That is irrelevant. The R-2800 engine is still a perfectly good choice for an unlimited racer today, just as it was after WW2.
The problem with your idea is that the Brewster Buffalo is by far not the correct design for a racer. It was not a particularly fast aircraft at any time since it was first flown, and this has not changed in the last 80 years. Considering how few Buffalo's were built, and how few survive today, it would be a poor decision on every level, from historic preservation to racing competition.
The R-2800, mounted on another aircraft that is farl ess historically significant or rare (The Yak-11 trainer) has created a very usuable and competitive unlimited racer.
Making a purpose built racing airframe, using modern materials and engineering, and modern aerodynamic analysis methods, could easily yield a 500 MPH racer.
Reno Racers: Very high level development, but innovation ????
Sheeessh !!! And youse-guys want to build just another almost-the-same ‘critter’ as everyone else is flying ???? !!!!
It comes to my mind that the only significant innovative ‘things’ which I have seen there are vapor phase cooling, and (years ago), the clean-sheet Pond Racer.
At Reno, I was talking with an Aerothermodynamicist, (my thesis field) whose name, I no longer recall, but his was on more than half of the landing gear doors present.
My question was about vapor phase cooling endurance, and he noted that at low power, it was pretty good, with the P51 – so rigged -- having flown from Portland to Van Nuys.
The Pond Racer sounded like an immense window fan. He remarked that they were going to need to automate a lot more things, because the pilot workload with cooling doors and spray nozzles and all else was overwhelming. Unfortunately, no longer needed.
The Reno Go-Fast Sports Racer Rules: … ‘Aircraft are to be powered by an internal combustion engine or engines totaling no more than 1000 cu in.’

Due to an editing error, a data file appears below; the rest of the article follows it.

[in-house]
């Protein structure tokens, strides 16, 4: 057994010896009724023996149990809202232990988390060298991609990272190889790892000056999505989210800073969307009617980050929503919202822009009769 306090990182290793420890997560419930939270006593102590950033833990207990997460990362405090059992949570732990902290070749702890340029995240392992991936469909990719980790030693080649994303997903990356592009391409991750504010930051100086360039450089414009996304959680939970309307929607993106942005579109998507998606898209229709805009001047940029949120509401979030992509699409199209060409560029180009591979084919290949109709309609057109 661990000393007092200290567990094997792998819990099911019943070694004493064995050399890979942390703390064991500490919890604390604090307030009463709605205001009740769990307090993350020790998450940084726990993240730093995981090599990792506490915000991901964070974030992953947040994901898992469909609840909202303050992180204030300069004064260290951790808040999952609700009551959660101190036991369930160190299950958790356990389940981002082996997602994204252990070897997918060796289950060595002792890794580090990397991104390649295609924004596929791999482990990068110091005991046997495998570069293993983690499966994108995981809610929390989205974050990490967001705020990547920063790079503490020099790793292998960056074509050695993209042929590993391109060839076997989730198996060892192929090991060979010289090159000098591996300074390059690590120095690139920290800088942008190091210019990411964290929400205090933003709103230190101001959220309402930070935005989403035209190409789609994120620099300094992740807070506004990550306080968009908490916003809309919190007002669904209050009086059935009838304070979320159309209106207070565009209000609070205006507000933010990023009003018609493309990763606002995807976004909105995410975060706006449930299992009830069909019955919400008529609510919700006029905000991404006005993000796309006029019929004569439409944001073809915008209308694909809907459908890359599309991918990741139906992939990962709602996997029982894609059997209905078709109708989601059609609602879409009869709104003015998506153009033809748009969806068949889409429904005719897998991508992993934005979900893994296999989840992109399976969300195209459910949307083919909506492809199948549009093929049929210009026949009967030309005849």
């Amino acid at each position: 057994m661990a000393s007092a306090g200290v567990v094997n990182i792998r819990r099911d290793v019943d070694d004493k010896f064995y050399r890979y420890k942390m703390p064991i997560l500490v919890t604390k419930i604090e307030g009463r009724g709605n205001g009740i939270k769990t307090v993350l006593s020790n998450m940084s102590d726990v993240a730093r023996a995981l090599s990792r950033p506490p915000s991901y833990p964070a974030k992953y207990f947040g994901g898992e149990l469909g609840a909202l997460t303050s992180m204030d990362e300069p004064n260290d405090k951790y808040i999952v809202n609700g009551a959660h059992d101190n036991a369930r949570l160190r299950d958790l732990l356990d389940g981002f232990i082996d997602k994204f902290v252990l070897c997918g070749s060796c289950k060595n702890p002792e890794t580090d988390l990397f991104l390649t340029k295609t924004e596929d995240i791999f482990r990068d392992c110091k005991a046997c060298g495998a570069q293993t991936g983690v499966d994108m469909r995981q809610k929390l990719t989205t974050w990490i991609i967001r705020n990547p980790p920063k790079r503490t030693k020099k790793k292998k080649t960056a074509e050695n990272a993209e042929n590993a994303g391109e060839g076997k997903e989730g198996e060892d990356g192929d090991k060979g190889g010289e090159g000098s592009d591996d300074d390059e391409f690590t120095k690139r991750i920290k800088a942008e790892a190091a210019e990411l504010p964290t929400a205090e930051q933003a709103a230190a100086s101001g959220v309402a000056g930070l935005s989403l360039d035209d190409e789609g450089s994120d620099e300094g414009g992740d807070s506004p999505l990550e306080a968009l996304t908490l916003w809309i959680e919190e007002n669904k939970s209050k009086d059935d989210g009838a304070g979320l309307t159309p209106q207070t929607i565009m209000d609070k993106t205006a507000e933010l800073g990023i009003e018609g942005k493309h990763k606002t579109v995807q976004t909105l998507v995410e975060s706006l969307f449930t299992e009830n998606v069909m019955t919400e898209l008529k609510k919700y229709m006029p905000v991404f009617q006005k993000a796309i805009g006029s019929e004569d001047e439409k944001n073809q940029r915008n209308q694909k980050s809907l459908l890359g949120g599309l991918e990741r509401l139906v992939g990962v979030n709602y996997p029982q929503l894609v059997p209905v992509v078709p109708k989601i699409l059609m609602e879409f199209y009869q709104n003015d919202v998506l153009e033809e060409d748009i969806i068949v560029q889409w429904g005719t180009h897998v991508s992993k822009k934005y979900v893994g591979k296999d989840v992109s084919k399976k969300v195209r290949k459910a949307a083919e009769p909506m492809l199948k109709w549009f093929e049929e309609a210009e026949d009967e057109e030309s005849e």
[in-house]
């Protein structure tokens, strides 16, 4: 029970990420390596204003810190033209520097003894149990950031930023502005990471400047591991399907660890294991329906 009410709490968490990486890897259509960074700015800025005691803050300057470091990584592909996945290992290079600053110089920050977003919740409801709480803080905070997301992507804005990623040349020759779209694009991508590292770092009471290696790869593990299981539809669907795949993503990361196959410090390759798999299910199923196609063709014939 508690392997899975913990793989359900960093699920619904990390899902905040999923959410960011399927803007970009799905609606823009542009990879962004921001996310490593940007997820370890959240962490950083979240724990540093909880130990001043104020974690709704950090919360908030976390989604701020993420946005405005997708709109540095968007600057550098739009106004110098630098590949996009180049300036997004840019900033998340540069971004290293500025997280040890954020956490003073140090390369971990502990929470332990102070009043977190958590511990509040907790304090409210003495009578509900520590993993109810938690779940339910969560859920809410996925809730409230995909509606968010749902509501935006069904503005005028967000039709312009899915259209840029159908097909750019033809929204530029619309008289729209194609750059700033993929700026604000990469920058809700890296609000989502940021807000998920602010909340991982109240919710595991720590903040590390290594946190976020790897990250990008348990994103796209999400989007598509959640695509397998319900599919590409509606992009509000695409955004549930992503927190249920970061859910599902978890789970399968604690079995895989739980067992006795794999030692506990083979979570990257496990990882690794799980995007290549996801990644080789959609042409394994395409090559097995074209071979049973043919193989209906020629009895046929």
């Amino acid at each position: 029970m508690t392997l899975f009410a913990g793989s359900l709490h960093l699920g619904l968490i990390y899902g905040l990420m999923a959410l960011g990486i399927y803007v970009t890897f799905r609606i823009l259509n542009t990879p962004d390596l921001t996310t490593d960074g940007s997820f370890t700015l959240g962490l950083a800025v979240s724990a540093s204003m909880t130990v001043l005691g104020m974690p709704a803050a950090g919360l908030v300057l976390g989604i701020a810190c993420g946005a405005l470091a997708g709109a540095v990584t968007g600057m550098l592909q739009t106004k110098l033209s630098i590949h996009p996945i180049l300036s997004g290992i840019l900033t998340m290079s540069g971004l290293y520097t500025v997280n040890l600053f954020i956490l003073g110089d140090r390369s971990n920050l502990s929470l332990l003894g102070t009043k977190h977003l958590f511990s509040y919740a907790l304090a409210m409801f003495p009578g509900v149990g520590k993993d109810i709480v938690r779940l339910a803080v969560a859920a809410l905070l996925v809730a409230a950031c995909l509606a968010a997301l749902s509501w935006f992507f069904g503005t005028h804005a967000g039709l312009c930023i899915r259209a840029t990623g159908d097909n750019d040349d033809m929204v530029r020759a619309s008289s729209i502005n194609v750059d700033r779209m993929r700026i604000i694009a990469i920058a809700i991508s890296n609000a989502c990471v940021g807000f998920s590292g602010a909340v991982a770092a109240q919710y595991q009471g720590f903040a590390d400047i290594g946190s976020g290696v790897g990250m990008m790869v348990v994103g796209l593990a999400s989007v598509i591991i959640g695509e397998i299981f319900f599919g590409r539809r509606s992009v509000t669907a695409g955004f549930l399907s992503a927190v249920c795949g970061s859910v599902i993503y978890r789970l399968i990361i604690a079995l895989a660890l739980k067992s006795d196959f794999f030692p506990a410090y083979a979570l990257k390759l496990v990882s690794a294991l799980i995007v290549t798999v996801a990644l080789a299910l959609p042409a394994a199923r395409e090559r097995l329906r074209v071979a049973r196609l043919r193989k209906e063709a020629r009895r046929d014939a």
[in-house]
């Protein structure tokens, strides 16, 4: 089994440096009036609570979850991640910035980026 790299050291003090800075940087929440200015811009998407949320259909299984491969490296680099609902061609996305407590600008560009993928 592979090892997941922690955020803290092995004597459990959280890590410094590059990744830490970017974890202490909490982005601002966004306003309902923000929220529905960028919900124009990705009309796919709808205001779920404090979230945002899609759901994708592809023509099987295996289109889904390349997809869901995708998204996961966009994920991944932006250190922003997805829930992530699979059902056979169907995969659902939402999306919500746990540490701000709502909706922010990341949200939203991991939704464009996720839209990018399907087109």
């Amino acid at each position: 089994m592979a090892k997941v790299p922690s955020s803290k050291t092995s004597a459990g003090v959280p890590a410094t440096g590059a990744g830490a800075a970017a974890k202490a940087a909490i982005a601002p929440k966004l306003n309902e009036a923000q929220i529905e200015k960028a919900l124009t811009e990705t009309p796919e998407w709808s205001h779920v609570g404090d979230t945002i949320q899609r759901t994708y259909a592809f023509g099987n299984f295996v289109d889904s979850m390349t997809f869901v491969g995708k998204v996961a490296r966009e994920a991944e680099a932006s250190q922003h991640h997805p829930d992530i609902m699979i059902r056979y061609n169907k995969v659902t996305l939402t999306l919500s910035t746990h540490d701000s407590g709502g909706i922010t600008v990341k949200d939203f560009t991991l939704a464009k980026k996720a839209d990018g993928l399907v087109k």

I’ve neither seen, nor heard any talk about a pair of 495 cu/in seriously hot engines installed in an appropriate --- say a tandem engine / tilt-wing / extension shaft airplane.
Of course, the extension shaft is no casual thing. A comprehensive dynamic analysis is in order, along with appropriately measured results. The development of such may well be made easier by using a clutch to de-couple the shaft during start, and up to some certain rpm.
BTW, a seriously dangerous soul is one with a shop full of high tech tools who can craft a PSRU, but is ‘unlettered’ in his ability to technically analyze the dynamics of his ‘creation’, nor is he capable of measuring the result.
Tandem engines were figured out by Bugatti 80 years ago. Too bad that the beautiful replica airplane did not have a proper dynamic shaft analysis / measurement. What I read about the loss was ‘clutch failure’. I’ll bet that a lot of unplanned for torsional dynamics were very involved with that clutch failure.
The wetted surface of such an airplane could be about the same as a single engine critter, and with twice the HP, I suggest that a well-done airplane like that would absolutely rule the Sport Racers, and scare the crap out of the unlimited guys.
WHY is such an airplane not seen??? I cannot be the only guy to have had such ideas.
I believe that there is plenty of $$$ in the hands of the Reno Racers to do such. ??????